Last night’s LA Kings 1-2 loss at the hands of the Flyers was frustrating, and it was frustrating for several reasons.
The Kings continue to be a team that is incapable of starting well. Too many times this year we’ve seen them get behind early and fail to catch up. The Kings have a winning % of .786 when they score first.
That’s good enough for 7th overall in the league. However, when scored on first they come in at 21st with a .231 winning percentage. Funny thing about the first period scoring, the Kings are a +1 overall in first period scoring differential but have trailed after one frame 11 times. In those 11 games they are 2-8-1. On the flip side they are 8-0-2 if they are leading after one period.
So clearly starts, strong ones, are very important to the Kings.
With that in mind, the team still struggles to find form early on in games. Last night was no different than a number of games already this season where the team has come out looking unprepared and unenergized. Let’s round up last night’s quotes about this subject.
Here’s what Kopitar had to say,
We just didn’t get it going right off the start and we were playing catch up hockey for the most part and that’s hard.
A similar sentiment was echoed by Justin Williams,
We weren’t prepared for the one o’clock game today. We weren’t ready to go right away and got behind.
And finally, Darryl Sutter,
It wasn’t a bad start; it was a penalty late in the first period and two penalties early in the second period. Even though their struggle is their power play, trying to kill three in a row makes the difference between one and two goals. The power-play goal was not a great goal, it was a bad play against young defensemen and it was not a great goal, that’s tough.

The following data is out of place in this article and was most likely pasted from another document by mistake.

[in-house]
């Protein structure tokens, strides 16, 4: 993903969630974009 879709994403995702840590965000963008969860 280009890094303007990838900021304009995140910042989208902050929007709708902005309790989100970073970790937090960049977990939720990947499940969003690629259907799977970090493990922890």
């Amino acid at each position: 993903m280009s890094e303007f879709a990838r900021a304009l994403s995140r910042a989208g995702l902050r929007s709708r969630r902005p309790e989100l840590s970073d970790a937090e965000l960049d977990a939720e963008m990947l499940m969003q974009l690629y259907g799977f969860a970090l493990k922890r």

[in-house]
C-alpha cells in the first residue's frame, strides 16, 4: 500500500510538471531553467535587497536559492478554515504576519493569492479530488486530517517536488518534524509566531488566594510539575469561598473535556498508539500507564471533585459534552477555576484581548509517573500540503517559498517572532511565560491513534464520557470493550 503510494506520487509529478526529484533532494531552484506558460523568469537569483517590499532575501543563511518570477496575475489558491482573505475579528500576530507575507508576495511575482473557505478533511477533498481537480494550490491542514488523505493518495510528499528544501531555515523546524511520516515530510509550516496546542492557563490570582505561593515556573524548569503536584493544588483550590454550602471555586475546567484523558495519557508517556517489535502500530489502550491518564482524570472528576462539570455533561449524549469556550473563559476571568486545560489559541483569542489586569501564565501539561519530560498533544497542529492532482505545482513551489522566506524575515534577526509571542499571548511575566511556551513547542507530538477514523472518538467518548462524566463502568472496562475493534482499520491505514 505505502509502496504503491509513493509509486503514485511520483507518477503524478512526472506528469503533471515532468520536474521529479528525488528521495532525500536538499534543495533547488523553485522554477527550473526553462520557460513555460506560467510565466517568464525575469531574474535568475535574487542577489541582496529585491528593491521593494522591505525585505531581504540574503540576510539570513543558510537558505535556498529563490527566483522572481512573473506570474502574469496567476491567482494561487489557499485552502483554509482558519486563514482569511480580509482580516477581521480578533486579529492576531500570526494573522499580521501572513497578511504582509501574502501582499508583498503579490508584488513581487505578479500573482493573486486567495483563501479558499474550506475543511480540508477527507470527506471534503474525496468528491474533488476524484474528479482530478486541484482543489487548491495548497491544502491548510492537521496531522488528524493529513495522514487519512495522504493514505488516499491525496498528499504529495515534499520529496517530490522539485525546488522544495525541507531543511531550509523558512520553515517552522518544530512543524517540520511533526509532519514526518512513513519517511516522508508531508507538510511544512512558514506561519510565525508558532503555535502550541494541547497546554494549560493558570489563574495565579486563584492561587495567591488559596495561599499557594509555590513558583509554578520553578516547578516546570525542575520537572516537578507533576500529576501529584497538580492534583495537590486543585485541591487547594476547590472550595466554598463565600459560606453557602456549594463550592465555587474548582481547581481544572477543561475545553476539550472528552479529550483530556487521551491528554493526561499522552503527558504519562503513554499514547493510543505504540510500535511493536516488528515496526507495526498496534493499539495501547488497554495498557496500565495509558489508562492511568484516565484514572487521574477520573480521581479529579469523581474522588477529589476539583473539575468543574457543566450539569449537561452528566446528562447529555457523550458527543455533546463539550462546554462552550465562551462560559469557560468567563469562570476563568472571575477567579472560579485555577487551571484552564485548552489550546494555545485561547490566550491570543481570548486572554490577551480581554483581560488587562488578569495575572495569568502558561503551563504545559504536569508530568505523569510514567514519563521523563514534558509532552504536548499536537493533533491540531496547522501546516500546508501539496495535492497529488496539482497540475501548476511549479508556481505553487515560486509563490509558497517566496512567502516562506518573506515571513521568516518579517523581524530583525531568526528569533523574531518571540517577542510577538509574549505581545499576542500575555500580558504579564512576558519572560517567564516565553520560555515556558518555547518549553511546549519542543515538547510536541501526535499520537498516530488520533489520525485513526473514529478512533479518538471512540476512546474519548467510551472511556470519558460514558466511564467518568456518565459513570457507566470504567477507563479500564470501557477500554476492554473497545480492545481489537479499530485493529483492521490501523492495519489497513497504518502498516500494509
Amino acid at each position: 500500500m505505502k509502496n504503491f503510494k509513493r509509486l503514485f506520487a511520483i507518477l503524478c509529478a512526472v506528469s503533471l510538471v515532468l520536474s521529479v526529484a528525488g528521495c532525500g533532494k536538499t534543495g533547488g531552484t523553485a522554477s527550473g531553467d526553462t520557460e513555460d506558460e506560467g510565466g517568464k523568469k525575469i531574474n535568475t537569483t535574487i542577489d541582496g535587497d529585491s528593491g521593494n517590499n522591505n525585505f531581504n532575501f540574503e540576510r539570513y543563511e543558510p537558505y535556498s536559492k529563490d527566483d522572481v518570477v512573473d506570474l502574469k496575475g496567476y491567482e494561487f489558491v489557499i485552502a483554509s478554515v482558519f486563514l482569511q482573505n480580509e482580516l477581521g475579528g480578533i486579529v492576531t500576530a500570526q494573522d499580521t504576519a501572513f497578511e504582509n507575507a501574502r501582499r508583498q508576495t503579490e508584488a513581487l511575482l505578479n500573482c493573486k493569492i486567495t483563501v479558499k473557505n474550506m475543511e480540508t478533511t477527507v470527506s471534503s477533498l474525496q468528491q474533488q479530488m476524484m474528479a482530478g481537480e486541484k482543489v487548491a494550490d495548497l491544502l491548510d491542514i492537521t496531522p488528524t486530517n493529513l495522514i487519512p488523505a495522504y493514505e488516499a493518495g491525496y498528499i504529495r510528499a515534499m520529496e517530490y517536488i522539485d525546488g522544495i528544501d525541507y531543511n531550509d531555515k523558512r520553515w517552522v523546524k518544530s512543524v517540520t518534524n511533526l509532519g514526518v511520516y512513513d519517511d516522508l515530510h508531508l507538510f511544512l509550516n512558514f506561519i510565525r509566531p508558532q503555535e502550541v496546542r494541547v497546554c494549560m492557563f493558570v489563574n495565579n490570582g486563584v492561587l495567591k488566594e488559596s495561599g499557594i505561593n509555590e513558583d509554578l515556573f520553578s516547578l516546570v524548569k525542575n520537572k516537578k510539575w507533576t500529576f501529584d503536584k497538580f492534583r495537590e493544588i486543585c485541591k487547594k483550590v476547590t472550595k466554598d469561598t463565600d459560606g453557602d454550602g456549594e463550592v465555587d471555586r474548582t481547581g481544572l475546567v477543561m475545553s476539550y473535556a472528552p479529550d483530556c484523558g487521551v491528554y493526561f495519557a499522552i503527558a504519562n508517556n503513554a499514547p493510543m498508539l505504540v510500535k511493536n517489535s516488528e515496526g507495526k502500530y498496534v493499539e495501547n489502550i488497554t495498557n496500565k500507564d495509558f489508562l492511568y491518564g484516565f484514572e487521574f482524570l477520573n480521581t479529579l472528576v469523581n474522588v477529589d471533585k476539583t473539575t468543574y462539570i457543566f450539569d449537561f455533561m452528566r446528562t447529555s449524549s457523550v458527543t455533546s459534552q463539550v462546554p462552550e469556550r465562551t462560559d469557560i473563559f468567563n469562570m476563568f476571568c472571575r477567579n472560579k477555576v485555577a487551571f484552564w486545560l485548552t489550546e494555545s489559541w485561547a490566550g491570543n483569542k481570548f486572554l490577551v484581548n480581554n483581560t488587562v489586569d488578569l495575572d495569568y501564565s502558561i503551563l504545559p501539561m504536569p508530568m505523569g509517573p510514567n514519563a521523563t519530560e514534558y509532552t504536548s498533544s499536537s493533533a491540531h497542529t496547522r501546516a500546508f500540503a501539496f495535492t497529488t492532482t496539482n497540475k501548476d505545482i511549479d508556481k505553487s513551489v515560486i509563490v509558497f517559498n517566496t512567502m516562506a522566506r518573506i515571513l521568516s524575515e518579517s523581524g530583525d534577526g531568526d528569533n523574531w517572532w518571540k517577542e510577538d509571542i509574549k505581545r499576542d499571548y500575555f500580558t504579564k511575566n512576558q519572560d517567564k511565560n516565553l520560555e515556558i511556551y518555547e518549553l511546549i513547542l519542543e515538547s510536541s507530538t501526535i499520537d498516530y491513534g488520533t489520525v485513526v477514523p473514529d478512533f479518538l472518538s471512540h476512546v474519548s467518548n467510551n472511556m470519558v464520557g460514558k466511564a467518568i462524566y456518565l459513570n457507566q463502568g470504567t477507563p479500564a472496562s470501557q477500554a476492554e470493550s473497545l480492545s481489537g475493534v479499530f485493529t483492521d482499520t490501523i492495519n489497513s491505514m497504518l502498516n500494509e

Well, if you are behind 0-2 after the first 25 minutes I’d say that isn’t a great start. That’s just a very Sutter-esque way of looking at things. Bottom line, this is obviously a concern and has been throughout the entire season thus far. The Kings are not winning hockey games when they get behind first, and are trailing after the first period. Nonetheless, they have still had trouble getting off the blocks.
That is frustrating number one.
Frustrating number two comes in the forms of analytics, which has been a polarizing issue this season for both fans and analysts alike.
Does it have merit? How hard should we be looking into these things?
Sometimes it seems like the world of NHL analytics is a venn diagram with a very small middle sliver who use both traditional and advanced stats to evaluate things. It’s either one or the other, and the two sides constantly argue which one is wrong.
Even if you want to factor in score effects the Kings still heavily outplayed the Flyers and it wasn’t even close. No offense to any Flyers fans out there who are reading this, but it was pretty clear that the Kings were the better team throughout the entirety of that game.
The Flyers play one of the more unstructured games out there. There seems to be little cohesiveness in their forecheck, neutral zone play, or their penalty kill. Their penalty kill in particular, which entered play yesterday as the worst in the league, is a complete circus. Coverage is pretty much all over the place with an emphasis on high pressure. The Kings were able to spread the Flyers PK on a number of occasions with good puck movement but couldn’t find that final blow. The Kings put up eight shots on five powerplays and failed to convert.